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Financial providers should plan for accelerated digital transformation amid COVID-19

June 22, 2020

The COVID-19 pandemic is accelerating digital transformation, and some of its effect on consumers' banking behaviors may last long term, according to an online survey of 1,000 consumers conducted by FIS in early April 2020.

As consumers become habituated to a world where digital is the dominant means of interaction, financial institutions should prepare for seismic shifts in how their customers choose to access financial services, interact with banks and pay.

New habits born of necessity

Online instead of in-store shopping, restaurant takeout instead of dining in, streaming services for work, learning, and entertainment are just a few of the changes in consumers' behavior as a result of the COVID-19 pandemic.

Across all age groups, 16 percent of consumers surveyed report using cash or checks less often than usual. To fill the void, Gen X (ages 40-54) and Baby Boomer (ages 55-73) respondents are using online payments most often, while Senior Millennials (ages 29-39) are most likely to use a combination of online payments and mobile payments apps. The youngest viable banking customers, Gen Z (ages 18-23), are also turning to mobile payments apps most frequently, while Young Millennials (ages 24-28) report using online payments, swipe/insert cards, contactless and mobile wallets equally.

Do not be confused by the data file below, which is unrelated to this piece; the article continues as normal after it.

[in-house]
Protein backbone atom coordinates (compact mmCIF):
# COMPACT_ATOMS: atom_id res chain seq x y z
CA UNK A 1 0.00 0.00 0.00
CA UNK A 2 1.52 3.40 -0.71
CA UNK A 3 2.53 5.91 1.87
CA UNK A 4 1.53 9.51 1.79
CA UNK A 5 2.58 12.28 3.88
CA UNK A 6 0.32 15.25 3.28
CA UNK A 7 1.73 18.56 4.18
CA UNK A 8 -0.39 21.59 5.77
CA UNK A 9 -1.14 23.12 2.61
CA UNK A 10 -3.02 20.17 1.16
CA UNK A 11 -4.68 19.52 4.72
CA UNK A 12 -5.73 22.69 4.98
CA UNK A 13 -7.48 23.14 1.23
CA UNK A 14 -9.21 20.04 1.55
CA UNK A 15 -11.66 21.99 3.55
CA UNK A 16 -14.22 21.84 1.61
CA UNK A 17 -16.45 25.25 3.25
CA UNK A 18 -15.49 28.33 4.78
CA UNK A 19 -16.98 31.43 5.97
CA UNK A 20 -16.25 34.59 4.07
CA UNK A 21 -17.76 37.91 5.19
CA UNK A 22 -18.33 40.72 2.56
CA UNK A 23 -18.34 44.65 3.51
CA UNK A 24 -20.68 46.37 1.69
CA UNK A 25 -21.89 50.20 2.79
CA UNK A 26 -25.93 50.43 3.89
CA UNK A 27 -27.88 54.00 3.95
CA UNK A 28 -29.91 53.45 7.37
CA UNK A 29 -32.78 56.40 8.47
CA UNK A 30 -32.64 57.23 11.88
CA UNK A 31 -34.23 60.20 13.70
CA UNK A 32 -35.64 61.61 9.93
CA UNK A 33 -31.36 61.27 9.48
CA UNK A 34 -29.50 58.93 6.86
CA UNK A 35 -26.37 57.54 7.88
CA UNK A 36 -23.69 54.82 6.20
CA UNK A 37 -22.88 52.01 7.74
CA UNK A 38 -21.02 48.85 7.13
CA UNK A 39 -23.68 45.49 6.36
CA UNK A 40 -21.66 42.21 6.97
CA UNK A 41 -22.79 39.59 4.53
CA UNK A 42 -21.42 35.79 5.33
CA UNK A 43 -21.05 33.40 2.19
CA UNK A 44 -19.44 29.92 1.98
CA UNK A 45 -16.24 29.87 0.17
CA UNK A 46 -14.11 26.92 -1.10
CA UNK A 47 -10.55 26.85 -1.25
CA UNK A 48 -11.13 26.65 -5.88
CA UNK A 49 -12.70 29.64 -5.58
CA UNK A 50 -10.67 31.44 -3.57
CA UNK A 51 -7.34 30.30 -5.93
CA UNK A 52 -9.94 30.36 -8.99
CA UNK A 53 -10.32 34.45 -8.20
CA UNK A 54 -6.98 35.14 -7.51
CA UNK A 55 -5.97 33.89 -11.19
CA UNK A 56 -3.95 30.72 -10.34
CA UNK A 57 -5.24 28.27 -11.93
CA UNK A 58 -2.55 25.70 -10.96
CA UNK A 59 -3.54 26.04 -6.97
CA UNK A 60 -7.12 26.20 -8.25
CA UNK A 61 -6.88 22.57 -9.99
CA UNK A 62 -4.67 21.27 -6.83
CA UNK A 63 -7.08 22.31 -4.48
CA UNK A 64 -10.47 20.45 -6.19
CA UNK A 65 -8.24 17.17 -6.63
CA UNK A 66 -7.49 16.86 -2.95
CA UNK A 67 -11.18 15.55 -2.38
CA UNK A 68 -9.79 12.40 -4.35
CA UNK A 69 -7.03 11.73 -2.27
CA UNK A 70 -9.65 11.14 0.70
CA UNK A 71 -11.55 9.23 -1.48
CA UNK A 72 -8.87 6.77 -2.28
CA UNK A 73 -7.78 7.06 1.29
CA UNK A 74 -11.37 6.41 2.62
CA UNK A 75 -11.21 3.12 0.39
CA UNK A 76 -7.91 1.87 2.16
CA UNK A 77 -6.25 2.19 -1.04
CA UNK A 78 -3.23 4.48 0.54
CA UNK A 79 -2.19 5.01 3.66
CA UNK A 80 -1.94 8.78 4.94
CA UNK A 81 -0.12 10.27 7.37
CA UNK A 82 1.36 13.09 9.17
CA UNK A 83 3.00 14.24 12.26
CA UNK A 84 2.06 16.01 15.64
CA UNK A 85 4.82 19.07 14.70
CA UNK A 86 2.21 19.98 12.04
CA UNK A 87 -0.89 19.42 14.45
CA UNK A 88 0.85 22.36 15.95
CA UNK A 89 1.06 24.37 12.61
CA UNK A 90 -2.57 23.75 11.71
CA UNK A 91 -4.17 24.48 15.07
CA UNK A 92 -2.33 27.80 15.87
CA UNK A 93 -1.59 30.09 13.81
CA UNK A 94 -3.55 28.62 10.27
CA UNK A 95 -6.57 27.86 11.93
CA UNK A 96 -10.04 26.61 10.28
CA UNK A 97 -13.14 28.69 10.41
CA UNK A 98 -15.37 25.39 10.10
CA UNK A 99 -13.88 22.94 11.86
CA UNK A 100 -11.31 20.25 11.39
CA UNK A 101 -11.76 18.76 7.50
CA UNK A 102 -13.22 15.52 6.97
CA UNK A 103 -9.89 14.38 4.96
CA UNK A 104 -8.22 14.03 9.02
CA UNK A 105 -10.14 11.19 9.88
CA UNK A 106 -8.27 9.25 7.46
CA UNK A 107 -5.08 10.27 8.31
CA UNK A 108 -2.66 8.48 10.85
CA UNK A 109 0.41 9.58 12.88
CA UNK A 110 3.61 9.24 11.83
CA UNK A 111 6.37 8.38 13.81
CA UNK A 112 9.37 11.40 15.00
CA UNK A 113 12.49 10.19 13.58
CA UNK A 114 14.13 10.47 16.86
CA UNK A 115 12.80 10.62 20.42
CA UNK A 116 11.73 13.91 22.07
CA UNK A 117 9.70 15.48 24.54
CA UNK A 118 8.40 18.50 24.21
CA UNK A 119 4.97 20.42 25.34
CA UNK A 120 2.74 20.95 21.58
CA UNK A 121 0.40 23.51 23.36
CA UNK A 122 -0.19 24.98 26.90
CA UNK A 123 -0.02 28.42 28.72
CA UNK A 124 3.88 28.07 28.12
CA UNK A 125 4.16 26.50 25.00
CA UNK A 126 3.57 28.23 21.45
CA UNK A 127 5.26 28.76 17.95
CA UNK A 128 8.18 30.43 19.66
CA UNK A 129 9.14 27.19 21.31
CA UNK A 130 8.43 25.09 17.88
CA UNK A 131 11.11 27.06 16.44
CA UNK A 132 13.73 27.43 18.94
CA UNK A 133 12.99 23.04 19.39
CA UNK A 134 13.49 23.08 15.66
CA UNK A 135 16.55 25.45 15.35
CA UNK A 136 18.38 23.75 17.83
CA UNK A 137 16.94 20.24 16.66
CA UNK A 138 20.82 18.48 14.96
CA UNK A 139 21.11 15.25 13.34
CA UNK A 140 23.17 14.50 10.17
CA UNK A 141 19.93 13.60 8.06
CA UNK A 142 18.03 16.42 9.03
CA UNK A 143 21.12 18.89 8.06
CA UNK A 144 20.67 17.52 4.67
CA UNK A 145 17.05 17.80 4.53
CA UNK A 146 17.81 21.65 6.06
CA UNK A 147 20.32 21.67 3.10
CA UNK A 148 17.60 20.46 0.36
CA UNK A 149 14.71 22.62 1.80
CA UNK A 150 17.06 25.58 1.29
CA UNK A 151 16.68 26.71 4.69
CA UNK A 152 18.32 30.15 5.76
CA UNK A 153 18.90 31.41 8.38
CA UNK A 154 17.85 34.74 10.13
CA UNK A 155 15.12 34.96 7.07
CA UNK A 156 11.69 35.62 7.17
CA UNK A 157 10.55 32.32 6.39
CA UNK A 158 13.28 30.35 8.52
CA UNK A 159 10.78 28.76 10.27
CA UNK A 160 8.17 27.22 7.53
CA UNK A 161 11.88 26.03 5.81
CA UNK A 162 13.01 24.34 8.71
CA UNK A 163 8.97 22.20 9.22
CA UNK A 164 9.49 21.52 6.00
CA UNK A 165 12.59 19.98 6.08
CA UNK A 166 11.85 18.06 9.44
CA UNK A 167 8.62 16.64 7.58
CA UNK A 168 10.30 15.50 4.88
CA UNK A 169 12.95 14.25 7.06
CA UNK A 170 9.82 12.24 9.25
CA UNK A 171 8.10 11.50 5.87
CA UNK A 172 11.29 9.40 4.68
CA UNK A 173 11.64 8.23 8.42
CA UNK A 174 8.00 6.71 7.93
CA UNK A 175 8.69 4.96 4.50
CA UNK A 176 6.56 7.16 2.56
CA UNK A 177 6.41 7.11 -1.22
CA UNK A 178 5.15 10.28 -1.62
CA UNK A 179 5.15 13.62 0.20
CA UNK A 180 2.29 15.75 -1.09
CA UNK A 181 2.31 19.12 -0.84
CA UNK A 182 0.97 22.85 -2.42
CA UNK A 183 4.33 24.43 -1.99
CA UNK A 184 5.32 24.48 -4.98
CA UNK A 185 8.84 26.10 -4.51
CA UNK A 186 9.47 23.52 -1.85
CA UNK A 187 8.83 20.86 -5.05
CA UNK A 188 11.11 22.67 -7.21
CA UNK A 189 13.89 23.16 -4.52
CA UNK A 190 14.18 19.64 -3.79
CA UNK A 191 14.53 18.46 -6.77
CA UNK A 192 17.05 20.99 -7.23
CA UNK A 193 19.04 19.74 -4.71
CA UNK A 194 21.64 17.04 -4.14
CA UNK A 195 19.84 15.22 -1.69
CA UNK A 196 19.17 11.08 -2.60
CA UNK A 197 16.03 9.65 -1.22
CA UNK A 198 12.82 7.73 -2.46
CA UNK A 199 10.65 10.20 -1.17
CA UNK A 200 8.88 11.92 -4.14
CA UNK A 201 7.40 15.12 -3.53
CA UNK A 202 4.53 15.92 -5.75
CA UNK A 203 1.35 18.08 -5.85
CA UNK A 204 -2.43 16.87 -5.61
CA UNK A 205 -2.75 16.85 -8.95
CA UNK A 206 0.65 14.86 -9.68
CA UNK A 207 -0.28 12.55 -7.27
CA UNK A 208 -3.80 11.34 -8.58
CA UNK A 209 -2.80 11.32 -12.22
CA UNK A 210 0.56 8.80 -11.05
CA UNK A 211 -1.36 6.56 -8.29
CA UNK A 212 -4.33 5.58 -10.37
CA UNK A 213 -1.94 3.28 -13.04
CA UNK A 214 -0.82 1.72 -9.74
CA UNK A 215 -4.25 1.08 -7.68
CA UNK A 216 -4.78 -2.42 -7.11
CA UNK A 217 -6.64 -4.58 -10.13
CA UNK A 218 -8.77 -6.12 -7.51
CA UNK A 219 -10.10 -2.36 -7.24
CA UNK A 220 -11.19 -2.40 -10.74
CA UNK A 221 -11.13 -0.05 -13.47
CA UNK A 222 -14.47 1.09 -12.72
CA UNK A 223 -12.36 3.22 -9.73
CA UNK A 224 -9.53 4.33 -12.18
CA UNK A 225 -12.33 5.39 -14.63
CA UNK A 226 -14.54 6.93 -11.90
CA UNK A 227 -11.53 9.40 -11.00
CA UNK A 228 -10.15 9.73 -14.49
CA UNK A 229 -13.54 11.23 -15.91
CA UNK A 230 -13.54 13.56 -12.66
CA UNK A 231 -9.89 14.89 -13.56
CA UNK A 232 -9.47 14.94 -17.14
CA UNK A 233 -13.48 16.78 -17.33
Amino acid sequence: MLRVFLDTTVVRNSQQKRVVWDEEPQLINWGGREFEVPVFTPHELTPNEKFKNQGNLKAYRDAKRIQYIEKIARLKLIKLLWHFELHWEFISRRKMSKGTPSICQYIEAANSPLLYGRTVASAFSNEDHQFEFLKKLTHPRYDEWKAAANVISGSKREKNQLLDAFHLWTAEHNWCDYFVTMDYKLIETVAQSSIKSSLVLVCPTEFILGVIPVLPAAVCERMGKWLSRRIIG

Across all age groups, 45 percent of respondents said that COVID-19 has changed how they interact when it comes to managing their money. While Silent Generation (ages 74+) and Baby Boomer respondents are most likely to say they now visit the branch drive-thru instead of going into the branch, more than 20 percent of Gen X and Senior Millennials said the same. Respondents ages 39 and younger are most likely to use mobile banking to handle needs they’d otherwise handle in the branch.

What habits consumers think will persist in the aftermath

Short term, consumers are sticking close to home, doing their shopping online, using takeout and delivery services, and 15 percent anticipate longer term changes to how they use the branch and pay. Financial institutions should anticipate and plan for changes to how customers across age groups will use various channels--including the branch, drive-thru, mobile and online banking--and payment methods like checks, cash, contactless and digital payments moving forward.

What actions financial institutions need to take

In this era of accelerated digital transformation, banks and credit unions should revisit their strategies to ensure a full understanding of customers' digital needs, experiences and expectations. Consider adopting a “digital-first” mindset for communications, products, and services with the following actions:

  • Prioritize secure digital banking solutions like mobile wallets that employ tokenization and support changing payment behaviors
  • Strengthen fraud controls with a layered approach to identification and authentication to combat increasing identity fraud, particularly as a greater number of banking needs like account opening and credit applications move to online and mobile channels
  • Encourage customers to take advantage of account controls, notifications and alerts for added security
  • Educate customers about the importance of card-on-file behaviors that store payment credentials in a tokenized digital wallet as they shift spending online
  • Secure drive-thru ATMs and educate customers on best practices for avoiding ATM-related fraud attempts
  • Prepare for contactless payments and anticipate an increase in the use of them